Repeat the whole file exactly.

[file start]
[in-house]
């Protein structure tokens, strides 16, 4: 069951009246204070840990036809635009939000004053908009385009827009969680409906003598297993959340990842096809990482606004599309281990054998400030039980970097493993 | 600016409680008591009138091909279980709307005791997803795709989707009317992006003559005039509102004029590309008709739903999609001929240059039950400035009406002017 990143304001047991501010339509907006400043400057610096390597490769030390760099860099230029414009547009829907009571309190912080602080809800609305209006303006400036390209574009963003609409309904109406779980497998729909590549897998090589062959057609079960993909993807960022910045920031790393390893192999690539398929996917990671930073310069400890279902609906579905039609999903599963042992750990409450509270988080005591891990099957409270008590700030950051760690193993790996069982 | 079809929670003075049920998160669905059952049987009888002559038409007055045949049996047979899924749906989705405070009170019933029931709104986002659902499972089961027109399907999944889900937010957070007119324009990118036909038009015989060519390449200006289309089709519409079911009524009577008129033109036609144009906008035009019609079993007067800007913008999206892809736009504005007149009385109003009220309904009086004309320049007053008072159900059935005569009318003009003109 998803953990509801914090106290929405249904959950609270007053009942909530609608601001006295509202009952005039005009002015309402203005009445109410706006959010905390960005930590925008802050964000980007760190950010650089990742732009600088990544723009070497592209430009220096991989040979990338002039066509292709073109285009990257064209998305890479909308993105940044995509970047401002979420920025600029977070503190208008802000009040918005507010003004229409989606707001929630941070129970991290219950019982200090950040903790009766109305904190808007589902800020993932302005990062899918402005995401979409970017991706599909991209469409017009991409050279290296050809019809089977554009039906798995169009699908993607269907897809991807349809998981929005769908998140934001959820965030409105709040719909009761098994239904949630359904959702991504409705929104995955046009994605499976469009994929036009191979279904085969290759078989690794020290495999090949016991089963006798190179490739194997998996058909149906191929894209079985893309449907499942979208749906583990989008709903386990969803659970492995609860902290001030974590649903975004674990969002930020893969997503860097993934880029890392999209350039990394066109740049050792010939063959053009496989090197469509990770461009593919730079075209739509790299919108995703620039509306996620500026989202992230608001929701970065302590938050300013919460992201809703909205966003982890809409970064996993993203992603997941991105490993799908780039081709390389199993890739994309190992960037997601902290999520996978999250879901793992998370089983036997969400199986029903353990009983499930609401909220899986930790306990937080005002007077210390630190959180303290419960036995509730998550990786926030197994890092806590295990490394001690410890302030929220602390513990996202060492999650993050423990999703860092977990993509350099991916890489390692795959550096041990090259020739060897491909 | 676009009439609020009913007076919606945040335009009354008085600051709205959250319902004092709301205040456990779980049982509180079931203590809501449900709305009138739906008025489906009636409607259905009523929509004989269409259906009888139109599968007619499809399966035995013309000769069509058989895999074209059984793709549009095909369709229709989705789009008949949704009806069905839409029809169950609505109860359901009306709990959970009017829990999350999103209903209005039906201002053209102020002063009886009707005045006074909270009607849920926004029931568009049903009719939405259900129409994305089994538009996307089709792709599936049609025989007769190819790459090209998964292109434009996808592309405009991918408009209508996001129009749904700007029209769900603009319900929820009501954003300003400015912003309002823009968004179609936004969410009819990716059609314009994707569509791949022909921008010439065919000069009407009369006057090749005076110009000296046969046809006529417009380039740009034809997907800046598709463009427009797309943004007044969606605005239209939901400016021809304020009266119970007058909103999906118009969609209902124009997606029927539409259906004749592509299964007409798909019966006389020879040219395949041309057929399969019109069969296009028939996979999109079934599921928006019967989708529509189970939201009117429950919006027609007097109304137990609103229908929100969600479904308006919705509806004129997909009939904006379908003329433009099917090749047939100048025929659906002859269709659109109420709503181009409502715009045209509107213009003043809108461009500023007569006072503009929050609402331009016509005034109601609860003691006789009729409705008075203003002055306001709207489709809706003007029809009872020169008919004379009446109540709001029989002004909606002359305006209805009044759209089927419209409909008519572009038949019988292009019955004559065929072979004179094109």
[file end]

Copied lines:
[in-house]
């Protein structure tokens, strides 16, 4: 069951009246204070840990036809635009939000004053908009385009827009969680409906003598297993959340990842096809990482606004599309281990054998400030039980970097493993 | 600016409680008591009138091909279980709307005791997803795709989707009317992006003559005039509102004029590309008709739903999609001929240059039950400035009406002017 990143304001047991501010339509907006400043400057610096390597490769030390760099860099230029414009547009829907009571309190912080602080809800609305209006303006400036390209574009963003609409309904109406779980497998729909590549897998090589062959057609079960993909993807960022910045920031790393390893192999690539398929996917990671930073310069400890279902609906579905039609999903599963042992750990409450509270988080005591891990099957409270008590700030950051760690193993790996069982 | 079809929670003075049920998160669905059952049987009888002559038409007055045949049996047979899924749906989705405070009170019933029931709104986002659902499972089961027109399907999944889900937010957070007119324009990118036909038009015989060519390449200006289309089709519409079911009524009577008129033109036609144009906008035009019609079993007067800007913008999206892809736009504005007149009385109003009220309904009086004309320049007053008072159900059935005569009318003009003109 998803953990509801914090106290929405249904959950609270007053009942909530609608601001006295509202009952005039005009002015309402203005009445109410706006959010905390960005930590925008802050964000980007760190950010650089990742732009600088990544723009070497592209430009220096991989040979990338002039066509292709073109285009990257064209998305890479909308993105940044995509970047401002979420920025600029977070503190208008802000009040918005507010003004229409989606707001929630941070129970991290219950019982200090950040903790009766109305904190808007589902800020993932302005990062899918402005995401979409970017991706599909991209469409017009991409050279290296050809019809089977554009039906798995169009699908993607269907897809991807349809998981929005769908998140934001959820965030409105709040719909009761098994239904949630359904959702991504409705929104995955046009994605499976469009994929036009191979279904085969290759078989690794020290495999090949016991089963006798190179490739194997998996058909149906191929894209079985893309449907499942979208749906583990989008709903386990969803659970492995609860902290001030974590649903975004674990969002930020893969997503860097993934880029890392999209350039990394066109740049050792010939063959053009496989090197469509990770461009593919730079075209739509790299919108995703620039509306996620500026989202992230608001929701970065302590938050300013919460992201809703909205966003982890809409970064996993993203992603997941991105490993799908780039081709390389199993890739994309190992960037997601902290999520996978999250879901793992998370089983036997969400199986029903353990009983499930609401909220899986930790306990937080005002007077210390630190959180303290419960036995509730998550990786926030197994890092806590295990490394001690410890302030929220602390513990996202060492999650993050423990999703860092977990993509350099991916890489390692795959550096041990090259020739060897491909 | 676009009439609020009913007076919606945040335009009354008085600051709205959250319902004092709301205040456990779980049982509180079931203590809501449900709305009138739906008025489906009636409607259905009523929509004989269409259906009888139109599968007619499809399966035995013309000769069509058989895999074209059984793709549009095909369709229709989705789009008949949704009806069905839409029809169950609505109860359901009306709990959970009017829990999350999103209903209005039906201002053209102020002063009886009707005045006074909270009607849920926004029931568009049903009719939405259900129409994305089994538009996307089709792709599936049609025989007769190819790459090209998964292109434009996808592309405009991918408009209508996001129009749904700007029209769900603009319900929820009501954003300003400015912003309002823009968004179609936004969410009819990716059609314009994707569509791949022909921008010439065919000069009407009369006057090749005076110009000296046969046809006529417009380039740009034809997907800046598709463009427009797309943004007044969606605005239209939901400016021809304020009266119970007058909103999906118009969609209902124009997606029927539409259906004749592509299964007409798909019966006389020879040219395949041309057929399969019109069969296009028939996979999109079934599921928006019967989708529509189970939201009117429950919006027609007097109304137990609103229908929100969600479904308006919705509806004129997909009939904006379908003329433009099917090749047939100048025929659906002859269709659109109420709503181009409502715009045209509107213009003043809108461009500023007569006072503009929050609402331009016509005034109601609860003691006789009729409705008075203003002055306001709207489709809706003007029809009872020169008919004379009446109540709001029989002004909606002359305006209805009044759209089927419209409909008519572009038949019988292009019955004559065929072979004179094109």